May tinh bang viet Nam

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Máy tính bảng ngày càng đa dạng, từ kích thước màn hình đến cấu hình, phần mềm. Người dùng có thể tùy thuộc vào nhu cầu để chọn mua sản phẩm phù hợp.

Transcript of May tinh bang viet Nam

  • 1.Black Bartlemys TreasureFarnol, JefferyPublished: 1920Categorie(s): Fiction, Action & AdventureSource: http://www.gutenberg.org/etext/24241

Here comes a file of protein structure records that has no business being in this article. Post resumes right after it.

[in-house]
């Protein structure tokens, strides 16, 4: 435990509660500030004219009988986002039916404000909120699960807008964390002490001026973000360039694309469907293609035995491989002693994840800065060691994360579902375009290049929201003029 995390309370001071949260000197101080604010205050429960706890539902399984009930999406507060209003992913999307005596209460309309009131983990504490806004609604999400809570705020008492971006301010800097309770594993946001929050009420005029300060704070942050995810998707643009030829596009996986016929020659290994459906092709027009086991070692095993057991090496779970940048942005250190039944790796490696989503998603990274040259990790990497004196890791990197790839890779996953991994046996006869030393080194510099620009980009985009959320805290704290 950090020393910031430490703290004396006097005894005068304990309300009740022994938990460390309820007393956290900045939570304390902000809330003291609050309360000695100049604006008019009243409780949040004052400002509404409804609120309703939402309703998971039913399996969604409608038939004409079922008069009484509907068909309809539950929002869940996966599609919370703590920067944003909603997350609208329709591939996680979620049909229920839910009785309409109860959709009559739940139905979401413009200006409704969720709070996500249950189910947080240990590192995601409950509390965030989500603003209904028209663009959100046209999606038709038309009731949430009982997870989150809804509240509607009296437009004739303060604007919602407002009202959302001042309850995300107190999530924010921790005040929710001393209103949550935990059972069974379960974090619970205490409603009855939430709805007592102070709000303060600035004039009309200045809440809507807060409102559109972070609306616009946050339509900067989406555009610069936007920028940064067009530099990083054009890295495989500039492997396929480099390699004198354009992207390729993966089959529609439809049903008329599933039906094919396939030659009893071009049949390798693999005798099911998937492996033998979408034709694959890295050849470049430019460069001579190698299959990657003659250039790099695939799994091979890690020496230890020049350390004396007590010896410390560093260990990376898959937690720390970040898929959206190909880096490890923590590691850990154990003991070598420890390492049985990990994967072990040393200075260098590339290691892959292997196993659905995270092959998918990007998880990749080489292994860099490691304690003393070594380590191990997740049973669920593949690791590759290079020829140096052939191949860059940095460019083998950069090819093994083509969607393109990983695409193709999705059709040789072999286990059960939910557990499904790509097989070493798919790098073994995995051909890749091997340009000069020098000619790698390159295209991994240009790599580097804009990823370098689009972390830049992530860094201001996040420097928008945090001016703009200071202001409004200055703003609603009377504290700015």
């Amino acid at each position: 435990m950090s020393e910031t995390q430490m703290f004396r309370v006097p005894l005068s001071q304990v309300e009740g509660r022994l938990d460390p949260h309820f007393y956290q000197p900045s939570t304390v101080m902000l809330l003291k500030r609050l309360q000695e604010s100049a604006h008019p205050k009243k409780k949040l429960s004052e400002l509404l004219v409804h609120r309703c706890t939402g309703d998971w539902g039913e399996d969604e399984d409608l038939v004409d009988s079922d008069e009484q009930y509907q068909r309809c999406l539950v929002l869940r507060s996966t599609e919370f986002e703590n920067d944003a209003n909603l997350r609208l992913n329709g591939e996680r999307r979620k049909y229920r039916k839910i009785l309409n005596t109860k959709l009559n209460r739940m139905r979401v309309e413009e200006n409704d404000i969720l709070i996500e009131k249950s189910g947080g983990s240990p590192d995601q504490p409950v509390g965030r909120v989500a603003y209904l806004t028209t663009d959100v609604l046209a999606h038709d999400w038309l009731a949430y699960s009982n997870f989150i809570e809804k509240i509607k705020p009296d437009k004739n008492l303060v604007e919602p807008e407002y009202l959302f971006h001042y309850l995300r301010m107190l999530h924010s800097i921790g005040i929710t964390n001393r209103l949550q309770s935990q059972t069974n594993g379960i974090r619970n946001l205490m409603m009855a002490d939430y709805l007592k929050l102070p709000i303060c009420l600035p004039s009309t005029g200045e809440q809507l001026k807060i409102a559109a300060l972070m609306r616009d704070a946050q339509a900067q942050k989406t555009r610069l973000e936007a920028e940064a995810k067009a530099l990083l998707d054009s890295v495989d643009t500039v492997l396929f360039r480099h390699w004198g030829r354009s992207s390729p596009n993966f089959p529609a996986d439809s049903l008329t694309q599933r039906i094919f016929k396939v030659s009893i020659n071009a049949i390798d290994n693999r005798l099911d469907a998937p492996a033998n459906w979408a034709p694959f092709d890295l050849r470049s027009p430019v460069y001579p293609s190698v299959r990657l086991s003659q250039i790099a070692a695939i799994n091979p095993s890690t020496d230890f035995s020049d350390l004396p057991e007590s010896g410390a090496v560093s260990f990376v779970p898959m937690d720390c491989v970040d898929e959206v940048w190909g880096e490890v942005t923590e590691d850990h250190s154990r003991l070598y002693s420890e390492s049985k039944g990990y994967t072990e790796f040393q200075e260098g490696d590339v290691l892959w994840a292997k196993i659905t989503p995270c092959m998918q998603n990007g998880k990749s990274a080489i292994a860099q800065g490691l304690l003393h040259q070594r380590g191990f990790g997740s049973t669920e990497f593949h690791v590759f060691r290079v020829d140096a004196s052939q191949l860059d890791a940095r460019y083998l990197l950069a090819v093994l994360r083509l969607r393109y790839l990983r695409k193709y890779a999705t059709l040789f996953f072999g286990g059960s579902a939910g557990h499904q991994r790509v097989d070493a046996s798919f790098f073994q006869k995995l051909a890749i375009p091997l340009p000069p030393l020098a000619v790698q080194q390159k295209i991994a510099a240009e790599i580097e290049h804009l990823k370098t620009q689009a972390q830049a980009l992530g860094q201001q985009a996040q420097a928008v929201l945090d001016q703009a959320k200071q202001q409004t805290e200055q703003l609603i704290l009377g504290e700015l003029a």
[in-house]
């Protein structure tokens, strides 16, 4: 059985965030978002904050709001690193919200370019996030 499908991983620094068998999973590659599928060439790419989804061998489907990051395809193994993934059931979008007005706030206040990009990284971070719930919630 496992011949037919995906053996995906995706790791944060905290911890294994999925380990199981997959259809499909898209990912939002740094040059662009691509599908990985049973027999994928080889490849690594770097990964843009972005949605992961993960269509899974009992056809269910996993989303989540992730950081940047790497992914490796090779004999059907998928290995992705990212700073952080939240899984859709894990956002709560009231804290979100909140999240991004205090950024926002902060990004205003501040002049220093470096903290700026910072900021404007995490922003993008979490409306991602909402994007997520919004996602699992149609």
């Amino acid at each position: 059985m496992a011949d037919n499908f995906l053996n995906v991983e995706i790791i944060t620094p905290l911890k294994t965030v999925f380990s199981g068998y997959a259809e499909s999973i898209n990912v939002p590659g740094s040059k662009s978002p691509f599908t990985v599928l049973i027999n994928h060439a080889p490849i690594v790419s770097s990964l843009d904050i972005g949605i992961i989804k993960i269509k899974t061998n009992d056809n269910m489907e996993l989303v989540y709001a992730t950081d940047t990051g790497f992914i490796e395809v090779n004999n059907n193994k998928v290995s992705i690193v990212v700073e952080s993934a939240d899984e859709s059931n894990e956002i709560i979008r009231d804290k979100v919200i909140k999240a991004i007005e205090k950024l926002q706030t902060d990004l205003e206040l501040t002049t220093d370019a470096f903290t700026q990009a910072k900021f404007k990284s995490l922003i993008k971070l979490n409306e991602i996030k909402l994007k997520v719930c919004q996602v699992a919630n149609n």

2. About Farnol: John Jeffery Farnol (February 10, 1878 August 9, 1952), was an Eng-lish author, known for his many romantic novels, some formulaic and setin the English Regency period, and swashbucklers. He with GeorgetteHeyer founded the Regency romantic genre; one of his first books, TheBroad Highway, has been issued in a version edited by Barbara Cart-land. He was born in Aston, Birmingham, and brought up in Londonand Kent. He attended the Westminster Art School, after he had lost hisjob in a Birmingham metal-working firm. In 1900, he married BlancheHawley, daughter of the noted New York scenic artist Hughson Hawley;they moved to the United States, where he found work as a scene paint-er. The success of his early novels led Farnol to become a professionalwriter; he returned to England around 1910, and settled on the southcoast. He produced around 40 novels and volumes of stories, and somenon-fiction and childrens books. He died after a long battle with cancer.His last book was completed by his second wife Phyllis (nee Clarke),whom he had married in 1938.Also available on Feedbooks for Farnol: Martin Conisbys Vengeance (1921)Copyright: This work is available for countries where copyright isLife+50 or in the USA (published before 1923).Note: This book is brought to you by Feedbookshttp://www.feedbooks.comStrictly for personal use, do not use this file for commercial purposes. 2 3. PREFACEThe Frenchman beside me had been dead since dawn. His scarred andshackled body swayed limply back and forth with every sweep of thegreat oar as we, his less fortunate bench-fellows, tugged and strained tokeep time to the stroke. Two men had I seen die beside me, yet Death ever passed me by, nay,it seemed rather that despite the pain of stripes, despite the travail andhardship, my strength waxed the mightier; upon arm and thigh, burntnigh black by fierce suns, the muscles showed hard and knotted; withinmy body, scarred by the lash, the life leapt and glowed yet was the soulof me sick unto death. But it seemed I could not diefinding therebyblessed rest and a surcease from this agony of life as had this Frenchman,who of all the naked wretches about me, was the only one with whom Ihad any sort of fellowship. He had died (as I say) with the dawn, soquietly that at first I thought he but fainted and pitied him, but, when Iknew, pity changed to bitterness. Therefore, as I strove at the heavy oar I prayed twixt gnashing teeth aprayer I had often prayed, and the matter of my praying was thus: "O God of Justice, for the agony I needs must now endure, for thebloody stripes and bitter anguish give to me vengeancevengeance, OGod, on mine enemy!" So prayed I, hoarse-panting and with the sweat trickling down whilesI stared at the naked back of him that rowed before mea great, fat fel-low he had been once, but now the skin hung in numberless creaseswhereon were many weals, some raw and bloody, that crossed and re-crossed each other after the manner of lace-work. "Justice, O God, upon mine enemy! Since Death is not for me let melive until I be avenged; for the pain I suffer so may I see him suffer, forthe anguish that is mine so may I watch his agony. Thou art a just God,so, God of Justice, give to me vengeance!" The sun rose high and higher over our quarter, beating down uponour naked backs and adding greatly to our torments thereby, waking thepain of old stripes and lending an added sting to new. Ever and anon would come the sharp crack of the drivers whips fol-lowed by the squealing cry of quivering flesh (a cry wherein was none ofthe human) the which, dying to a whine, was lost in the stir and bustle ofthe great galleass. But ever and always, beneath the hoarse voices of themariners, beneath the clash of armour and tramp of feet, beneath thecreak and rumble of the long oars, came yet another sound, rising and 3 4. falling yet never ceasing, a dull, low sound the like of which you shallsometimes hear among trees when the wind is highthe deep, sobbingmoan that was the voice of our anguish as we poor wretches urged thegreat "Esmeralda" galleass upon her course. The oar whereto I was chained along with my three bench-mates hadat some time been badly sprung, so that the armourers had made shift tostrengthen it with a stout iron fillet some six inches wide. Now it sohappened that my grasp came upon this fillet, and, with every stroke ofthe oar, day after day, week in and week out, it had become my wont torub the links of my chain to and fro across this iron band, whereby theyhad become very smooth and shining. The words of my prayer were yet upon my lips, when, chancing tolook upon one of these links, I beheld that which set my heart a-leapingand my riotous blood a-tingle to my fingers ends; yet twas a very smallthing, no more than a mark that showed upon the polished surface of thelink, a line not so thick as a hair and not to be noticed without close look-ing; but when I bore upon the link this hair-line grew and widened, itneeded but a sudden wrench and I should be free. This threw me intosuch a rapturous transport that I had much ado to contain myself, how-beit after some while I lifted my eyes to the heaven all flushed and rosywith the young day, for it seemed that God had indeed heard my prayer. Presently, along the gangway amidships, comes none other than thataccursed Portugal, Pedro the whip-master, who, espying the droopingform of the Frenchman beside me, forthwith falls a-cursing in his viletongue and gives a prodigious flourish with his whip. Now by reason ofmuch practice they do become very expert with these same whips, in-somuch that they shall (with a certain cunning flick of the lash) gash youa man as it were with a knife, the like of which none may bear and notcry out for the exceeding pain of it. "Ha, thou lazy dog!" cries he, "Thinkye to snore and take your ease whiles Pedro is aboard?" And with theword the long lash hissed and cracked upon the Frenchmans naked backlike a pistol-shot. And lo! he (that meseemed was dead) stirred. I felt the scarred bodyleap and quiver, the swooning eyes opened, rolling dim and sightlessand the pallid face was twisted in sharp anguish; but, even as I watched,the lines of agony were smoothed away, into the wild eyes came a won-drous light, and uttering a great, glad cry he sank forward across the oar-shaft and hung there. Hereupon this accursed Pedro betook him to hiswhip, smiting right heartily, but, seeing the Frenchman stirred not and 4 5. perceiving, moreover, the blood to come but slow and in no great quant-ity, he presently desisted and bade us cease rowing one and all. This sudden respite from labour served but to teach me how stiff andpainful were my limbs, more especially my left wrist and ankle wherethe fetters had worn great sores. The wind was fallen light and there rose that hot, sickening reek, thatsuffocating stench that is like unto nothing on earth save one of thesefloating hells, and the which, if a man hath but smelled it once, he shallnevermore forget. After some while, back cometh Pedro with certain of the armourers,and (having by divers methods learned the Frenchman was in soothdead) they struck off his fetters, hand and leg, in the doing of which theymust needs free me also (since we were chained together, he and I) and,binding a great shot to his feet, made ready to heave him overboard. And now, seeing no man heeded me, I snapped asunder the crackedlink and was free, save for the heavy chain that cumbered my leg. Stoop-ing, I lifted this chain and crouched to spring for the bulwark; but now(even in this moment), remembering all that I had suffered at the handsof this most accursed Pedro, I turned, and wrapping the broken oar-chain about my fist, crept towards where he stood to oversee the ar-mourers. His back was towards me and I was within a yard of him whenhe turned, and, seeing me, uttered a shout and raised his whip, but erethe blow could fall I leapt and smote him. My iron-bound fist took himfull betwixt the eyes, and looking down upon his crushed and spatteredface as he lay I knew that Pedro the whip-master would whip men nomore these many days. Then (not minded to die by the whip or upon a pike-head) turned Iand sprang for the ships side, but the chain about my leg hampered mesorely, and ere I could mount the high bulwark I was beset from behind.So would I have faced them and died fighting but fierce strokes batteredme to my knees, fierce hands wrenched and tore at me, and grown faintwith blows I was overborne, my hands lashed behind me, and thus help-less I was dragged along the gangway and so up the ladder to the poopwhere, plain to all mens sight, a whipping-post had been set up. Yeteven so I struggled still, panting out curses on them, French and Spanishand English, drawing upon all the vile abuse of the rowing-bench andlazarette since fain would I have them slay me out of hand the ratherthan endure the miseries and anguish of my lot. Yet this might not be(since slaves were hard to come by and I was mighty and strong) where-fore I struggled no more, but suffered them to strike off my broken 5 6. fetters and bind me to the whipping-post as they listed. Yet scarce hadthey made an end when there comes a loud hail from the masthead,whereupon was sudden mighty to-do of men running hither and yon,laughing and shouting one to another, some buckling on armour as theyran, some casting loose the great ordnance, while eyes turned and handspointed in the one direction; but turn and twist me how I might I couldsee nought of any strange sail by reason of the high bulkhead beside me. Of a sudden all voices were hushed as up the poop-ladder comes thecommander Don Miguel in his black armour, who, looking long andsteadily to windward, gives a sign with his gauntleted hand, whereondivers of the officers go off h